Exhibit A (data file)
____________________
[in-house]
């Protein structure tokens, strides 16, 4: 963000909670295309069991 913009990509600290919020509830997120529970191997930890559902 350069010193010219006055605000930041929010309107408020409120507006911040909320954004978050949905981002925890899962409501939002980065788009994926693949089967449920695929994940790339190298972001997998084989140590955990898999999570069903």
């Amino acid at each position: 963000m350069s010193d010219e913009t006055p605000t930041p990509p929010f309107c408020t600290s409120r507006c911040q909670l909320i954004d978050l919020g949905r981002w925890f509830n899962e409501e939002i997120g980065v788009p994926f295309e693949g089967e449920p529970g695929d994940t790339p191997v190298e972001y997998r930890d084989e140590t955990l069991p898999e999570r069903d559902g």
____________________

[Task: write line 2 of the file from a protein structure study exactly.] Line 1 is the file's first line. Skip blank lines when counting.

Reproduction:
């Protein structure tokens, strides 16, 4: 963000909670295309069991 913009990509600290919020509830997120529970191997930890559902 350069010193010219006055605000930041929010309107408020409120507006911040909320954004978050949905981002925890899962409501939002980065788009994926693949089967449920695929994940790339190298972001997998084989140590955990898999999570069903």